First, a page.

10. Nobody else worries about all this shit as much as you do, and frankly we’re all getting tired of hearing you go on about it. Would you please just shut up and enjoy the show?

Beware of these warning signs during the first day or so of your trip. Give it some time and the pain will probably pass. Strip off your ingrained habit-crust and run around naked for a few days. Try on a little simple dignity. It’ll do you a world of good.

An Alchemist Abroad: Paracelsus in Japan

Welcome to the Twenty-First Century Star Chamber, guaranteed to bring you a wholly satisfying, up-to-date, and quintessentially twenty-first century web-browsing experience. You’ll find no unsightly 1900s-vintage bugginess here: our Y2K Crisis Management Team has performed beautifully and has conducted the site safely across the millennial divide.

This week we present for your sophisticated twenty-first century reading pleasure a very brief poem by twentieth-century poet Joanne Kyger and some excerpts from a twentieth-century expedition to Japan undertaken by our own Paracelsus.

SUDDENLY! by Joanne Kyger

The same Moon in the next century!

Continue reading “An Alchemist Abroad: Paracelsus in Japan”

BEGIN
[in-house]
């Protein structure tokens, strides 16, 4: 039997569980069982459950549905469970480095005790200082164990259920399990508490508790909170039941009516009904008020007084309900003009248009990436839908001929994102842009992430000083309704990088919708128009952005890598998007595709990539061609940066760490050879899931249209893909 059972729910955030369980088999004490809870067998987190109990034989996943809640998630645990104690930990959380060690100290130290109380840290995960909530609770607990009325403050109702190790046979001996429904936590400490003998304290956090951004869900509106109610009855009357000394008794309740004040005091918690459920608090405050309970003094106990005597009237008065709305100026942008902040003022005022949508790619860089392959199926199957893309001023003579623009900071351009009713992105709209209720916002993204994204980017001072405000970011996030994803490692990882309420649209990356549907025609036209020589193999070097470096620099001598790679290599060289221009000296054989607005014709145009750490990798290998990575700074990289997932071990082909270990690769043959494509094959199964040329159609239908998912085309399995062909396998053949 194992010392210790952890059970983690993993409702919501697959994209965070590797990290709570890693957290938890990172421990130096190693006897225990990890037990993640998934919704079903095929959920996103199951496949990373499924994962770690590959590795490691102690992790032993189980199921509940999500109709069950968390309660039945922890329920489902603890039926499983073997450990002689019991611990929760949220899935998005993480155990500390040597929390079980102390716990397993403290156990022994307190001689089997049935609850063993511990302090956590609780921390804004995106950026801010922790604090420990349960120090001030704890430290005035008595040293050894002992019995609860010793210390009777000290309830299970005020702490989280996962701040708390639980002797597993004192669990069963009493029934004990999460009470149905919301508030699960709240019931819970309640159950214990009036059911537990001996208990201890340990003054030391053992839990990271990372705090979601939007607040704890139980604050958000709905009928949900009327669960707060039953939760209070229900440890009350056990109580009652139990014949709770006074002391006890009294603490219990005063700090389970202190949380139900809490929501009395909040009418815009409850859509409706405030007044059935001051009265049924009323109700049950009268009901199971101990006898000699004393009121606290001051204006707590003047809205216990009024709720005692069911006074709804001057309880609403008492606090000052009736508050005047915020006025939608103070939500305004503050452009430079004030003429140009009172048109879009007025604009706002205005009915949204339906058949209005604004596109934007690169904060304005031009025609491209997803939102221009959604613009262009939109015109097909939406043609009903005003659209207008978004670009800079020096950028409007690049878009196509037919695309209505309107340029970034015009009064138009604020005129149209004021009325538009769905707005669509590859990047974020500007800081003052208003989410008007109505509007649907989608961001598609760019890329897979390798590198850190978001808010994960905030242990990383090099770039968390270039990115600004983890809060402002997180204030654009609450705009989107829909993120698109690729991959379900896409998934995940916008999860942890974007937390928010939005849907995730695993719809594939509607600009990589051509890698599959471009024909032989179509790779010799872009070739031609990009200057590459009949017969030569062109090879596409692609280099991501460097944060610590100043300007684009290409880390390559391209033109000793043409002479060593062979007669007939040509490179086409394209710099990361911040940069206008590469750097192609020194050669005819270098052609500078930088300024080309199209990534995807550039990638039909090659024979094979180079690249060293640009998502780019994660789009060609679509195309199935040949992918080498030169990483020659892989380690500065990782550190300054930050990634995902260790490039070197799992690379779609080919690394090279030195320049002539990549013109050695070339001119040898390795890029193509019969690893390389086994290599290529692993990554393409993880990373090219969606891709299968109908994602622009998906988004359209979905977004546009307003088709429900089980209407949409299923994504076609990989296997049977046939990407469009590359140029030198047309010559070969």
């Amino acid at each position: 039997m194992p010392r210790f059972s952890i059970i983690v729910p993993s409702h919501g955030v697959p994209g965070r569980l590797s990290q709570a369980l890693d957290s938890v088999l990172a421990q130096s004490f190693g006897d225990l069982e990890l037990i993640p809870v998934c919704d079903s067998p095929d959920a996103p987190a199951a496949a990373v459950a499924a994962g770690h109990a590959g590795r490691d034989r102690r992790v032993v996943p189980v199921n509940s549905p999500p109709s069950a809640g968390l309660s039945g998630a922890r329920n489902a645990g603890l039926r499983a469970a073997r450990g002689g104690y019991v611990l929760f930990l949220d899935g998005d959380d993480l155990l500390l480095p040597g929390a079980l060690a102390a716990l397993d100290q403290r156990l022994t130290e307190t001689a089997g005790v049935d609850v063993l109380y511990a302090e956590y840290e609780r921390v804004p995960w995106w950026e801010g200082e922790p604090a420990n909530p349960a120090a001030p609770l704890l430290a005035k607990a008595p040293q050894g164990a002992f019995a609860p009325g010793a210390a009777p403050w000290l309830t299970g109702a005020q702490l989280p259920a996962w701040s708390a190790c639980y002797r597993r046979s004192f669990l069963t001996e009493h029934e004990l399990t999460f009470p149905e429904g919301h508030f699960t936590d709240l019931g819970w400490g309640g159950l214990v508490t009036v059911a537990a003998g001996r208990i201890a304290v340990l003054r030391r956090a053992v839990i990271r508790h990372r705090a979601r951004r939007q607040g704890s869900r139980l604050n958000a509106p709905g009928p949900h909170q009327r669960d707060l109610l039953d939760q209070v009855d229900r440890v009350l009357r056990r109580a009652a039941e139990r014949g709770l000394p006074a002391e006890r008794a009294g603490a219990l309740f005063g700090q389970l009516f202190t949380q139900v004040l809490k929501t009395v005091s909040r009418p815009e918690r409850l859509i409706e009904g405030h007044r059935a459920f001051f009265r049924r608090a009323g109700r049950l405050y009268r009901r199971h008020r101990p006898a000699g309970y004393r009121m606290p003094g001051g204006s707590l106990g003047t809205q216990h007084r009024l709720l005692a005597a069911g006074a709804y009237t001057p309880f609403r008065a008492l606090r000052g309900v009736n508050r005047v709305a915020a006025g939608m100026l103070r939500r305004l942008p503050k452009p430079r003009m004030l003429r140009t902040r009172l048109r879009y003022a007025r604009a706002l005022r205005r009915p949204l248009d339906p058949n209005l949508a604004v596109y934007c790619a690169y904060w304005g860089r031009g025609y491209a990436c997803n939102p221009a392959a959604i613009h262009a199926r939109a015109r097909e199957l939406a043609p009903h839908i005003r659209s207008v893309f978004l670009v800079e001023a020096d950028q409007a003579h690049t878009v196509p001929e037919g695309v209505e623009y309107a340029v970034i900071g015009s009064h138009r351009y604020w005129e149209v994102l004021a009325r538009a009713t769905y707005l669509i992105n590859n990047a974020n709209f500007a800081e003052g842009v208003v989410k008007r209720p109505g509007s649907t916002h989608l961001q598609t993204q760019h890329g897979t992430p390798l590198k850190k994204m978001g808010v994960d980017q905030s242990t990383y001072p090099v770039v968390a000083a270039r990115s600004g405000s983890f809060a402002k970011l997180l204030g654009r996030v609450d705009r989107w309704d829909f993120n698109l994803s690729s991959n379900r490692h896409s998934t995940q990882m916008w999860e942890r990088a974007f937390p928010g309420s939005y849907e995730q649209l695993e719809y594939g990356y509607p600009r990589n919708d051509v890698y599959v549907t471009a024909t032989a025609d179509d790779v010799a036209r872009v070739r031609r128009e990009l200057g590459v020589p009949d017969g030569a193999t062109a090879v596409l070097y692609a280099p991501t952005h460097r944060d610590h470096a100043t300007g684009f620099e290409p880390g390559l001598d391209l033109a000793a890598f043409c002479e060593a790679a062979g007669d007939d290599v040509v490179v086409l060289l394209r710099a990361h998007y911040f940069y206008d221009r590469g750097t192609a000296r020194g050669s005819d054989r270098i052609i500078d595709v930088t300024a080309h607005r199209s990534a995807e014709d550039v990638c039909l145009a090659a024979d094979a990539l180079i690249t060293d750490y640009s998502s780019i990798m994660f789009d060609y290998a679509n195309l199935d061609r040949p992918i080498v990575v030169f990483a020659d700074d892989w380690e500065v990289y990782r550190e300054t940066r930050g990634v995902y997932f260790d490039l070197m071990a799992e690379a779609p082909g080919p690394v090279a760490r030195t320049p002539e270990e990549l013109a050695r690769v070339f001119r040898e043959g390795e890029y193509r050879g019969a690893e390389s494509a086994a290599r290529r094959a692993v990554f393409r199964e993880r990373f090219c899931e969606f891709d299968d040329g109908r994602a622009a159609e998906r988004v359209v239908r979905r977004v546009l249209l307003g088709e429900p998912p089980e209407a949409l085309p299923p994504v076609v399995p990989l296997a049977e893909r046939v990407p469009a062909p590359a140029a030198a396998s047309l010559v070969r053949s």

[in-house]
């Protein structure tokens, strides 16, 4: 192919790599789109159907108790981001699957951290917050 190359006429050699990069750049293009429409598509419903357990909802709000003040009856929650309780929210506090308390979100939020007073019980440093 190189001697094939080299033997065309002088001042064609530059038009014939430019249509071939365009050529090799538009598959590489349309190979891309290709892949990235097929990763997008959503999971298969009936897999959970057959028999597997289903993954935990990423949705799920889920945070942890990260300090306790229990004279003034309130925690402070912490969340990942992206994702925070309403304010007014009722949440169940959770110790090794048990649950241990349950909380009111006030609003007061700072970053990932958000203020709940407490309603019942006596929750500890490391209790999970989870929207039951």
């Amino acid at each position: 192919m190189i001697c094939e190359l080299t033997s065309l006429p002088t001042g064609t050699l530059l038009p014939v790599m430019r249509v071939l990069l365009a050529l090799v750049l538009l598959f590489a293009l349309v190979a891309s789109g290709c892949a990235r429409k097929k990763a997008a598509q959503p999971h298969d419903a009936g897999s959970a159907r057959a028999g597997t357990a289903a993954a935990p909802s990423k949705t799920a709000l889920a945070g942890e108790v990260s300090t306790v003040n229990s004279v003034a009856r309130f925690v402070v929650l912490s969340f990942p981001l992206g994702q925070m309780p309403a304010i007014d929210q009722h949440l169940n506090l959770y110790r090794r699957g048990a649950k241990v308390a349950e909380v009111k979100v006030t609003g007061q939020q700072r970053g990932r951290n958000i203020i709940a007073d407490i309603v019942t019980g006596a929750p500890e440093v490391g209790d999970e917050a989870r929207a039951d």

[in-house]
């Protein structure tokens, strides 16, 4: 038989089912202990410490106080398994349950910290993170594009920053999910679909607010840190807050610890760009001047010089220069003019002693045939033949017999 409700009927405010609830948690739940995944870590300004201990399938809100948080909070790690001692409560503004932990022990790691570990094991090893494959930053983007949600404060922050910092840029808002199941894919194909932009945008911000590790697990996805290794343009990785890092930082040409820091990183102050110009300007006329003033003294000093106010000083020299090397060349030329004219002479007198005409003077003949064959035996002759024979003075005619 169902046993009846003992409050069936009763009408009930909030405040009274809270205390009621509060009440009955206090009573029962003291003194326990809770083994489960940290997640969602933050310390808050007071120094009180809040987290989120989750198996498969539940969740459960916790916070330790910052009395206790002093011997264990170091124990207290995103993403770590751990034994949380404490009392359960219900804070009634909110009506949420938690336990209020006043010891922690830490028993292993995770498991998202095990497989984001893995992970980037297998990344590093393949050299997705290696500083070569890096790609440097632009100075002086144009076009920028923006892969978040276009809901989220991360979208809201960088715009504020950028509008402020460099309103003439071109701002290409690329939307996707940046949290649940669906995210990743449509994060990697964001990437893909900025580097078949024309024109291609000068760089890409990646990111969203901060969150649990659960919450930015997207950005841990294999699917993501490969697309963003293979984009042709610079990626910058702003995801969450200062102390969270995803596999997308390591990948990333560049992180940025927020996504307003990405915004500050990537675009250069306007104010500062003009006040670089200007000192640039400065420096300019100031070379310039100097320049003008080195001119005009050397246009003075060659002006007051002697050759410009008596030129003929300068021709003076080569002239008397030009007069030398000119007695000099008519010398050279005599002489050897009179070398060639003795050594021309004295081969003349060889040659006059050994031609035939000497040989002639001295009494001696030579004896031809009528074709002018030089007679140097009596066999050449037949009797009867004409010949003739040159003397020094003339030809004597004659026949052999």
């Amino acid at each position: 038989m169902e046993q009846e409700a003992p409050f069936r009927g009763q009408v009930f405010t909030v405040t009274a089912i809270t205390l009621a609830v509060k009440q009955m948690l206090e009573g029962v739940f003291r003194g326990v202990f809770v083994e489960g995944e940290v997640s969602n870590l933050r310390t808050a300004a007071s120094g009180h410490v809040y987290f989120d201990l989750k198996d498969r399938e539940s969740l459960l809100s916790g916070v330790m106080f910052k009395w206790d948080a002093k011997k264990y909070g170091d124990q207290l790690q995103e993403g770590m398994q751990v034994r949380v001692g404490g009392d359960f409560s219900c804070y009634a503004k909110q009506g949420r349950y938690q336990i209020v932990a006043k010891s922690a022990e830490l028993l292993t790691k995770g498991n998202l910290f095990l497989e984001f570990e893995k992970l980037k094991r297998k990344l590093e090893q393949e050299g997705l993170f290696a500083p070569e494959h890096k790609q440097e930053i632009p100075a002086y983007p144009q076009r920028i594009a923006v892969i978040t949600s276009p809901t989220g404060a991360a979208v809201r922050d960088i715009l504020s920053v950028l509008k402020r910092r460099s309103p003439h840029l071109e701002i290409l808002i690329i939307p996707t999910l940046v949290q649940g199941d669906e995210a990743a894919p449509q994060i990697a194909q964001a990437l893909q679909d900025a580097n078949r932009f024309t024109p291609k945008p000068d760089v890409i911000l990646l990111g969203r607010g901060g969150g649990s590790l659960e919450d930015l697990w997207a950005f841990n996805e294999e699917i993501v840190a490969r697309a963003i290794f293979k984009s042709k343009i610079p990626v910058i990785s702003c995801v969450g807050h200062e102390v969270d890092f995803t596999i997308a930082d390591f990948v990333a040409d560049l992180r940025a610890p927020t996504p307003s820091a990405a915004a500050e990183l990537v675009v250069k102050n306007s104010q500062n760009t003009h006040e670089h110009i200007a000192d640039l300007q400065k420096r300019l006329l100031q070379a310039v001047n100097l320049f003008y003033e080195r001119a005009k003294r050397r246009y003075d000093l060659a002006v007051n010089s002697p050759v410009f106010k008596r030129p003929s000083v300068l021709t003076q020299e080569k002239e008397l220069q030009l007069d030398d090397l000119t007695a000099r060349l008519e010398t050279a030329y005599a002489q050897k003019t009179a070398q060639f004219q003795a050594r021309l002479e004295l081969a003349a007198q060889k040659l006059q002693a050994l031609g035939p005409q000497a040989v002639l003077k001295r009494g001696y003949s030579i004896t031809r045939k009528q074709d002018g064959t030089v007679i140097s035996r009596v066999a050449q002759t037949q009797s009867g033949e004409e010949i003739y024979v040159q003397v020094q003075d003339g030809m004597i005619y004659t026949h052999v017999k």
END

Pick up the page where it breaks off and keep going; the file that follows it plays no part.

RAQ: The Star Chamber Rarely-Asked-Questions List

We hope this compendium of infrequently posed queries, painstakingly gathered across many years of operation, will clear up some of the mystery surrounding the Star Chamber.

Don’t see your favorite rarely asked question here? Send a note to the RAQ Master at and we’ll add it to the list.

Q: Are you Star Chamber guys really all the same person, only with a bizarre split personality disorder?

A: No.

Q: Who were the Hittites?

A: Now that’s a rarely asked question. During the second millennium B.C. the Indo-European people known as the Hittites ruled over the “Land of Hatti,” in central and eastern Anatolia (the peninsula which is modern Turkey). They had displaced the previous occupants, the non-Indo-European Hattians, and ruled from the city of Hattusas near the modern Boghazkoy in northern central Turkey, possibly as early as 1900 B.C.